Cul­mi­na­tion of 10 years of ef­forts to stream­line ar­chaic tax sys­tem

New Straits Times - - Business -

MUM­BAI in the world’s fastest-grow­ing ma­jor econ­omy.

The “over­all im­pact is not in­fla­tion­ary”, said Fi­nance Min­is­ter Arun Jait­ley late on Thurs­day after meet­ings in Srinagar, a city in the north­ern state of Jammu and Kashmir. “The tax bur­den hasn’t in­creased in any com­mod­ity. In many there is a re­duc­tion, par­tic­u­larly as tax on tax is gone. On some we have de­lib­er­ately brought tax down.”

Much of the work on the GST had al­ready been com­pleted, in­clud­ing the five broad “slabs” or tax rates. These in­clude a rate of zero for es­sen­tial items such as grains, five per cent for mass con­sump­tion items like cof­fee and 12 per cent for com­monly used prod­ucts such as processed foods. Rates for house­hold goods like soaps were pen­ciled in at 18 per cent and durables such as LED TVs at 28 per cent.

The gov­ern­ment an­nounced a de­tailed list on Thurs­day, which in­cluded a tax rate of five per cent for tea, 12 per cent for live horses and 28 per cent for ra­zor blades. Key cat­e­gories where rates would be higher than the cur­rent rate were two-wheel­ers, small cars, ce­ment, fruit juices and choco­lates, ac­cord­ing to Mum­baibased bro­ker­age Ko­tak In­sti­tu­tional Equities.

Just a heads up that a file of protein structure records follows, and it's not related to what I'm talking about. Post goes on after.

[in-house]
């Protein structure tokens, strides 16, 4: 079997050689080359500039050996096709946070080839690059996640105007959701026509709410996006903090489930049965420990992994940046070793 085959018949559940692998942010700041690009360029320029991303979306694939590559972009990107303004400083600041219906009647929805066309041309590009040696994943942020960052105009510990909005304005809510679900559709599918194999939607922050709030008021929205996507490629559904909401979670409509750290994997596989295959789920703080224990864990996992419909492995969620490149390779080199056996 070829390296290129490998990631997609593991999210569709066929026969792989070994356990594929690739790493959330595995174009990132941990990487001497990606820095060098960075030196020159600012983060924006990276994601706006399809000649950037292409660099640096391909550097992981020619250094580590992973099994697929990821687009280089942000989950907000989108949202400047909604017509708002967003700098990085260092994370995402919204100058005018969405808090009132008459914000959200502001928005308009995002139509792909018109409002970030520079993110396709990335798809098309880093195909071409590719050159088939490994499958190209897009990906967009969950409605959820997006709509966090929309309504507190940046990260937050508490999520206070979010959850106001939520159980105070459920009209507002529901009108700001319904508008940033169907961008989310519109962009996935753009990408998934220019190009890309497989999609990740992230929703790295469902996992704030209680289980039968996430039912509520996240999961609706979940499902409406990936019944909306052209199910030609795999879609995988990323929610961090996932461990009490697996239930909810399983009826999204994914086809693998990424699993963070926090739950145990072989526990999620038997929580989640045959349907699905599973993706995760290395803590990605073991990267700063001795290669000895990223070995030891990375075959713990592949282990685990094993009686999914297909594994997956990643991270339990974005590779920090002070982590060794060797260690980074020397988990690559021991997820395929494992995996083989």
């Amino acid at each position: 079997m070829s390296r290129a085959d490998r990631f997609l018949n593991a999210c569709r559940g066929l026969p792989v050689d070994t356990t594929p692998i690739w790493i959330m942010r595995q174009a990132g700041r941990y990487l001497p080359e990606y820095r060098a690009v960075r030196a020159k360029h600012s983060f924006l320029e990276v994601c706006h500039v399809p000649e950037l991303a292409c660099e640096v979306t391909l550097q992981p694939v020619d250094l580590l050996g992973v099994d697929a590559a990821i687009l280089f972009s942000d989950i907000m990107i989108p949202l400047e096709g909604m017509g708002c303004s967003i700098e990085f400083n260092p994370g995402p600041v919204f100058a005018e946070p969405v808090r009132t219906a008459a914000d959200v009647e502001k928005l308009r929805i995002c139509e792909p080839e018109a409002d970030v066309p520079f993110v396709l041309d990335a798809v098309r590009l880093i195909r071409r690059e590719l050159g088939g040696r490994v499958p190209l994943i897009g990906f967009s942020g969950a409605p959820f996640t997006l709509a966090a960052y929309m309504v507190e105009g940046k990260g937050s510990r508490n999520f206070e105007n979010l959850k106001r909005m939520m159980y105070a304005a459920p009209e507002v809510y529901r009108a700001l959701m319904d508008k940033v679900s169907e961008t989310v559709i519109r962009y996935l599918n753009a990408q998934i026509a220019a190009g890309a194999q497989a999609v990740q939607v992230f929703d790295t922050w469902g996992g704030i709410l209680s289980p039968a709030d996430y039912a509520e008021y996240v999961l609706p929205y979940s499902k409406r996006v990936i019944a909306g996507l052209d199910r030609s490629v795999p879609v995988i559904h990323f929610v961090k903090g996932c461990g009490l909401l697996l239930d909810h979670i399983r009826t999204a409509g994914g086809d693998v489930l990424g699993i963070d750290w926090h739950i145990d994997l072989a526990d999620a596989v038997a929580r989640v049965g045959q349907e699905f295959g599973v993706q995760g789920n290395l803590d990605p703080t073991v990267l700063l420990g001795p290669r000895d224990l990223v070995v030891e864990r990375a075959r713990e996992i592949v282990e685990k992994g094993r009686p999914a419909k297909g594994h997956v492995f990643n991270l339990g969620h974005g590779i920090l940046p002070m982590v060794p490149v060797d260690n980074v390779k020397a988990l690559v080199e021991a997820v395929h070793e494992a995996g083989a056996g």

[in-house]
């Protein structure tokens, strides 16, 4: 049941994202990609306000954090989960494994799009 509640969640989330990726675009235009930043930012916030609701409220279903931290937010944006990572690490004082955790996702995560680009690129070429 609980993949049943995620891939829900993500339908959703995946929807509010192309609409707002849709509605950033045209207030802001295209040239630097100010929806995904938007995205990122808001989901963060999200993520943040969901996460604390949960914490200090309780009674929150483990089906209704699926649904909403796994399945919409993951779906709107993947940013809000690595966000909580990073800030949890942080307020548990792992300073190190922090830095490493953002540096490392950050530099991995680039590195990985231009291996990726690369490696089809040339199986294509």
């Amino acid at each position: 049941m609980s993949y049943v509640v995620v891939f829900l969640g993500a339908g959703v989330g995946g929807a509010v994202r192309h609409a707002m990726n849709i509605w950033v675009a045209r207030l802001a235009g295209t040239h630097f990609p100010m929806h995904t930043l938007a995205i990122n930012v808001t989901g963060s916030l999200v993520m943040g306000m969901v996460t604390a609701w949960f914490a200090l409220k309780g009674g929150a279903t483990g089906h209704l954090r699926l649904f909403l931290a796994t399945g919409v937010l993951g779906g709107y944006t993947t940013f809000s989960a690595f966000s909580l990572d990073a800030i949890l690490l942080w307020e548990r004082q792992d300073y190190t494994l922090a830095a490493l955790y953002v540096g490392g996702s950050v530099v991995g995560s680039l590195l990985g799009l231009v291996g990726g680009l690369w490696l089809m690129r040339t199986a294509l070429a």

Lux­ury items will face a levy be­yond the 28 per cent top rate, in­clud­ing 160 per cent levy for chew­ing to­bacco, 12 per cent for soft drinks and 72 per cent for hookah prod­ucts. GST rates for cer­tain goods like tex­tile and pre­cious met­als are yet to be de­cided by the GST Coun­cil.

It said yes­ter­day rail­way and air trans­port ser­vices would at­tract a five per cent rate, lux­ury ho­tels would take the high­est rate, while health­care and ed­u­ca­tion would con­tinue to be ex­empt.

Nearly 81 per cent of the items would fall be­low the 18 per cent rate, said Rev­enue Sec­re­tary Has­mukh Ad­hia.

In­dia is join­ing about 160 coun­tries that have a GST, in­clud­ing Poland, Canada and Ja­pan.

The fed­eral gov­ern­ment has al­ready agreed on com­pen­sa­tion to states if rev­enue is lost due to the im­ple­men­ta­tion of the GST.

As of May 4, eight states in­clud­ing Ra­jasthan, Te­lan­gana, Bi­har, Mad­hya Pradesh, Haryana and Jharkhand had passed a state GST act in their state as­sem­blies. The re­main­ing states were likely to pass the state GST bill “be­fore the end of this month”, ex­cept for one or two, ac­cord­ing to a fed­eral gov­ern­ment state­ment. Bloomberg


Tea will be taxed at five per cent once In­dia im­ple­ments the Goods and Ser­vices Tax on July 1 as planned.

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